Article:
I just found this video released yesterday that talks about the principles of Epicurus. Its another one of those unfamiliar content producers trying to explain his philosophy to equally uninformed people.
However, I think it does a better job than most, but is still not without flaw. He does mention the "static" and "moving" pleasure misconception as being something that Epicurus defined, albeit he barely goes into it and its mentioned for only a few seconds and never again. He also places heavy emphasis on the three types of desires, which while I do think they are valid, he went a little too in-depth on them while not mentioning anything like the Hedonic Calculus, which I think is more reliable as a concept.
Despite its immediate flaws, he doesn't present the idea that happiness is simply the absence of pain, although he was a little soft on the concept of indulging in pleasure. There was even a bit where he included the fear of death and god, and included the problem of evil that is "attributed" to Epicurus. Still, its perhaps one of the better videos out there, I might browse through the comments later and provide a counter-argument against the concept of the two types of pleasures.
Thank you for posting this. I agree with you that this one is better than most. It is, alas, as you say, infected with the standard problems, but to a slightly lesser extent than others. I suppose this is to be expected based on this clip about the author of the video:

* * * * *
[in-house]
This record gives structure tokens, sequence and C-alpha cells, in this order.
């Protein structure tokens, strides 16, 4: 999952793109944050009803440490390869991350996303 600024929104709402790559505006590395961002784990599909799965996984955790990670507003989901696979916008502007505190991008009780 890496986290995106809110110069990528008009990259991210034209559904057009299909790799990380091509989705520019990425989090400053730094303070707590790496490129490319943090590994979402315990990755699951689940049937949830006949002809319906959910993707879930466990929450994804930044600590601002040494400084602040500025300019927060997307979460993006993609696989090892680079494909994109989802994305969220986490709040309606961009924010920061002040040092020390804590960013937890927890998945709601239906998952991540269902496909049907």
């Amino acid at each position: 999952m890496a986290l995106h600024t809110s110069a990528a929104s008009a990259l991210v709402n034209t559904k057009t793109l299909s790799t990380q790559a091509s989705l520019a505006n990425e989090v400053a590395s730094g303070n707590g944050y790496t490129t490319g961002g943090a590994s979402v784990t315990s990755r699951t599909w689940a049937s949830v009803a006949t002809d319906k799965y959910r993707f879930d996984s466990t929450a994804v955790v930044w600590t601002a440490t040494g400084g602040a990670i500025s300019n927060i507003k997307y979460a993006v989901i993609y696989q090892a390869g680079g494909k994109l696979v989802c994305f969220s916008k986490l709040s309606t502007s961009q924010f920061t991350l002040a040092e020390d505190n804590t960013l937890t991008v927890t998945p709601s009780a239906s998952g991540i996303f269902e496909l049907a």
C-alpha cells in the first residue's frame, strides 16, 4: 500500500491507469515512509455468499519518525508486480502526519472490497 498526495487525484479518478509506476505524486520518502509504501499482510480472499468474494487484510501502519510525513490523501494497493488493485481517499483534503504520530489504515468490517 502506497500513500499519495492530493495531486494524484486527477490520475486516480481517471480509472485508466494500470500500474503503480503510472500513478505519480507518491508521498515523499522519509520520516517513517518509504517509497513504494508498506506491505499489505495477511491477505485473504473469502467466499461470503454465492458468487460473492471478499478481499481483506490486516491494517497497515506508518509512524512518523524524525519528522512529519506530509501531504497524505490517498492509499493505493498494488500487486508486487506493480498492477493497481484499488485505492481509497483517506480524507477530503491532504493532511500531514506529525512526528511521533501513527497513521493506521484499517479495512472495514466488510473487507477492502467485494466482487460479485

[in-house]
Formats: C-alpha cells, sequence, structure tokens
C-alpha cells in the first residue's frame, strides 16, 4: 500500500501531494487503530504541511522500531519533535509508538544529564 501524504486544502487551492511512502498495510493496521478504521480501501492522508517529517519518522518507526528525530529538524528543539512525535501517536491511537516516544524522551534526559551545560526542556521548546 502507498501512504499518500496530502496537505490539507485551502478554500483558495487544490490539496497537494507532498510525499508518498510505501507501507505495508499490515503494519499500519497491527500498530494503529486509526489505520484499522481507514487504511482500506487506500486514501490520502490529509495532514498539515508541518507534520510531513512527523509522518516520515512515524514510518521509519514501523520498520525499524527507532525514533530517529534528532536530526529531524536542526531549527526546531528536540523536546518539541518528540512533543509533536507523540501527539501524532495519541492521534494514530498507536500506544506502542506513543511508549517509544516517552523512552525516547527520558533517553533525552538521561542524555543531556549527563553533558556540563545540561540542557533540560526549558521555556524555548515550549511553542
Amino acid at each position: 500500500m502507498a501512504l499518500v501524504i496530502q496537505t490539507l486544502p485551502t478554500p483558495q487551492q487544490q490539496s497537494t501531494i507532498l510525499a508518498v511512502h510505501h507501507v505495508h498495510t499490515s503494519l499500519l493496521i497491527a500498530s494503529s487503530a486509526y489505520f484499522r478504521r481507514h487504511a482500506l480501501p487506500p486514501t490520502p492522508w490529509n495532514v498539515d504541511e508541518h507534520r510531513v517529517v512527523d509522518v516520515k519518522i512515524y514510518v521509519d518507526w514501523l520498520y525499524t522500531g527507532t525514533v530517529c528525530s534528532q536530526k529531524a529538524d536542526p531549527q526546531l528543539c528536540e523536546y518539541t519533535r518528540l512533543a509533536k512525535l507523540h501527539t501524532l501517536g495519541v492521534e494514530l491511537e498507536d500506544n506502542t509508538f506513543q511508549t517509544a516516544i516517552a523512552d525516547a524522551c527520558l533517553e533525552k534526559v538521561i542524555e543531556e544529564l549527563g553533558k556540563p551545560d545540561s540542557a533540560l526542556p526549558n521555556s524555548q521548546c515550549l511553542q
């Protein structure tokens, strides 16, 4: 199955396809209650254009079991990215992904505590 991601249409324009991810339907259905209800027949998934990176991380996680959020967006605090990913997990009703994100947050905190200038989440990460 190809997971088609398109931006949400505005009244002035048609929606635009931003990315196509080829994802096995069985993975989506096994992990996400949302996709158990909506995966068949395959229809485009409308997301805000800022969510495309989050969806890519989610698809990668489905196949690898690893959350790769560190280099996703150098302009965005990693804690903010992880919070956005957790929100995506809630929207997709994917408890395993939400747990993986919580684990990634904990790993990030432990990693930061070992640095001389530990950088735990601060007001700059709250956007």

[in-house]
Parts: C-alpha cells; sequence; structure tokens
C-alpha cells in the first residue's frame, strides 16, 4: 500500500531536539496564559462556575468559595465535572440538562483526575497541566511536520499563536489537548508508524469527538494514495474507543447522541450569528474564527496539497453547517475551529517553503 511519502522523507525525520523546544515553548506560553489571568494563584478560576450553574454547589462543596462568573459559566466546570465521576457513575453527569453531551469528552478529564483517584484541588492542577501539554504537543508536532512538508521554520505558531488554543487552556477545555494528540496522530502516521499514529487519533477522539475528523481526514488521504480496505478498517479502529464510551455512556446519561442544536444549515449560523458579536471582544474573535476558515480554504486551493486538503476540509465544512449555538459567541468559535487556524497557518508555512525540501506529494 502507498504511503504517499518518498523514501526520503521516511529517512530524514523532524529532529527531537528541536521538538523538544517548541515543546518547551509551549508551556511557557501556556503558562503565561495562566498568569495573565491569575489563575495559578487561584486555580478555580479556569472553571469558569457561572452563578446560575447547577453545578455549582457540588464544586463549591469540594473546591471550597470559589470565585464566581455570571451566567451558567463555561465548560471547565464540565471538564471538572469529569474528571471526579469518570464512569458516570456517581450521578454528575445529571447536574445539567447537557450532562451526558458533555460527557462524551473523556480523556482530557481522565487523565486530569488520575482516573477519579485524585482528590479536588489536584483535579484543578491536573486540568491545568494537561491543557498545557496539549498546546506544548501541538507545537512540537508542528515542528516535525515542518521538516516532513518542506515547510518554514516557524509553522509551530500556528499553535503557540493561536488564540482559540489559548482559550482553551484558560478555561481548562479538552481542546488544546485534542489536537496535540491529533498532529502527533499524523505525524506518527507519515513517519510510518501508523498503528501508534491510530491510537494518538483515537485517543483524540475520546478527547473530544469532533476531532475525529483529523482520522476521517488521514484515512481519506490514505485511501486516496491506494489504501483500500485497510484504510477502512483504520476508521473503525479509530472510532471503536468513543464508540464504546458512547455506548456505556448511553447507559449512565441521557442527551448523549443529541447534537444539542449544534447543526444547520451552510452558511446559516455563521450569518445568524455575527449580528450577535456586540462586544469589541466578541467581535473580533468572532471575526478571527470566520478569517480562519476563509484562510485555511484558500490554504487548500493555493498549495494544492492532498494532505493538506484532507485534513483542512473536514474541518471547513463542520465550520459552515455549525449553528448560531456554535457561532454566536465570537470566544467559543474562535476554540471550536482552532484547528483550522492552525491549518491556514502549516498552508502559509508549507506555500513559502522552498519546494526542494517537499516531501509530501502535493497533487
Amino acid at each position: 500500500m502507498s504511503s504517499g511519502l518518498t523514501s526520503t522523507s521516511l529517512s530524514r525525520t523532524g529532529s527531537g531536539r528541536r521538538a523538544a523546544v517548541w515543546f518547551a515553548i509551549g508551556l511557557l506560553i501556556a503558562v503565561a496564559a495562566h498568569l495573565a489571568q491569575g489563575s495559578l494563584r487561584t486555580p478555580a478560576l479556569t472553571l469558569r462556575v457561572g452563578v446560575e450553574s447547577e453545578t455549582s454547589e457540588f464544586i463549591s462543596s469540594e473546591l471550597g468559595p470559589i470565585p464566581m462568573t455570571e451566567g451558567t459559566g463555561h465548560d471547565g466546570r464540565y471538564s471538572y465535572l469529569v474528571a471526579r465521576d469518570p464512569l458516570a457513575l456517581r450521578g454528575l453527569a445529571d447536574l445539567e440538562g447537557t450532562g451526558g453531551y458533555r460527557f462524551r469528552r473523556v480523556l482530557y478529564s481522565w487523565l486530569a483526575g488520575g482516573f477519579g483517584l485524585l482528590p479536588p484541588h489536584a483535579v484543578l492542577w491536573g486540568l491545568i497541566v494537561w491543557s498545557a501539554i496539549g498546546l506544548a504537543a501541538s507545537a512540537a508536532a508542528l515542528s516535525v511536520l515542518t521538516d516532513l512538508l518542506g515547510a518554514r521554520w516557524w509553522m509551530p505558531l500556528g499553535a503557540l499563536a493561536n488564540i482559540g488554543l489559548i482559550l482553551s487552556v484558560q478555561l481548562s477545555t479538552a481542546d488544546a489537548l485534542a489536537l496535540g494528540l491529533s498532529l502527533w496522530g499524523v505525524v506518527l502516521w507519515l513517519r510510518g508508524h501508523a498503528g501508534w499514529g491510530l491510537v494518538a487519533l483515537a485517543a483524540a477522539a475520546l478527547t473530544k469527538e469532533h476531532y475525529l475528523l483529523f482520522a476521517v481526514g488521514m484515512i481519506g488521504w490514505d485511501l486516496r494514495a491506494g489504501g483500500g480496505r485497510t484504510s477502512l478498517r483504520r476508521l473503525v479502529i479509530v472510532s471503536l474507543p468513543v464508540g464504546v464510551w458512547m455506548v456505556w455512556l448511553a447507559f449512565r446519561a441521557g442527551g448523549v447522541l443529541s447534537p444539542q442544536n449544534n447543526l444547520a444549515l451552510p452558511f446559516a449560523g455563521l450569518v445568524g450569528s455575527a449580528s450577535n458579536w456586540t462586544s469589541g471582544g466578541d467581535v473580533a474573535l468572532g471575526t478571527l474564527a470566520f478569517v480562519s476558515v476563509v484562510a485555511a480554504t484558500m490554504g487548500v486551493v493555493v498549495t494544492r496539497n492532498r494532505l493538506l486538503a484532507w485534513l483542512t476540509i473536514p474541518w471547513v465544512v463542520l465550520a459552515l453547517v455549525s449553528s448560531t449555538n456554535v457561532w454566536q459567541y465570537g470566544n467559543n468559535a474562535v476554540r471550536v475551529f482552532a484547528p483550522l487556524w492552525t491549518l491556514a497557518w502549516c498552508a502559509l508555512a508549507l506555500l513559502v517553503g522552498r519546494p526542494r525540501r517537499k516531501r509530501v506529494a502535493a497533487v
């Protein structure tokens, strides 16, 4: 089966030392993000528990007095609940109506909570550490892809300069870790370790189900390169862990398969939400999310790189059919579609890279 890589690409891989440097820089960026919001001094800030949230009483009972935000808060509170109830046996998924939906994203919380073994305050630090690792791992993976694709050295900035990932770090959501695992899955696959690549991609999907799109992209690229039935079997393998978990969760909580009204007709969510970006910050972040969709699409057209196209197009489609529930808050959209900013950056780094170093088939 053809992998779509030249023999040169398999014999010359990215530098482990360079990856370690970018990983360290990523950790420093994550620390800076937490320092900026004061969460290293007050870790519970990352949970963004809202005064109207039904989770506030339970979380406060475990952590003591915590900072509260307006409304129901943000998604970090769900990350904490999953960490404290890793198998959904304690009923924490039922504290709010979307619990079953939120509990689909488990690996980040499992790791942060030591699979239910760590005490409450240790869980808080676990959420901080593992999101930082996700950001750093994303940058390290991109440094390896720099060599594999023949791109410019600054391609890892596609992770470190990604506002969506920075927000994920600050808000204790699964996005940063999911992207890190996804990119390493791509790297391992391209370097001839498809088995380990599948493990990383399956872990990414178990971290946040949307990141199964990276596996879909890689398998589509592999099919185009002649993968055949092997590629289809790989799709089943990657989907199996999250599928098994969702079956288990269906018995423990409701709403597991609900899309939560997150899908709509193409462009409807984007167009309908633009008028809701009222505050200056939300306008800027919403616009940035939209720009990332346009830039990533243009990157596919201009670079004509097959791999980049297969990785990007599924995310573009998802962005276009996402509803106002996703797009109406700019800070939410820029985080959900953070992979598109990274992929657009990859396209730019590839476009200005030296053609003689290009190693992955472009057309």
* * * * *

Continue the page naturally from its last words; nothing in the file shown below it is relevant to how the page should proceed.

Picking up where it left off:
I also made these preliminary notes:
- The general error here is that his focus on this version of Natural and Necessary, plus this version of Static/Moving, makes Epicurus sound like an ascetic, which he was not.
4:30 -- says Epicurus was celibate!!? Absolutely no evidence of that !
The video says happy life = absence of anxiety and suffering -- which is the same old problem.
8:00 - References the Epicurus "riddle" -- Includes a section about god being omnipotent, but does not explain that is not how the Greeks viewed gods, so this would not have been an argument Epicurus would have made himself.
9:40 Comes right out and alleges that Epicurus taught "Rational philosophy of pleasure that is strikingly ascetic!" Yes, the Stoic view all right. Compounds the misrepresentation by saying this over a picture of the cherub figure (rather than Epicurus himself) from the "School of Athens" fresco.
9:56 Alleges that Epicurus lived on water bread and olives most of the time. how ridiculous! I suppose that's why Epicurus needed a household staffed amply with slaves, to be sure he got served his "bread and water" on time every day.
It is sad to say that even with these and other issues we could list, that you are right Charles -- in relative terms this is one of the "better" videos.
I could not recommend this to someone who doesn't have access to the full picture of Epicurus, but it's good to have this for comparison towards the time when someone with video skills puts together a better version.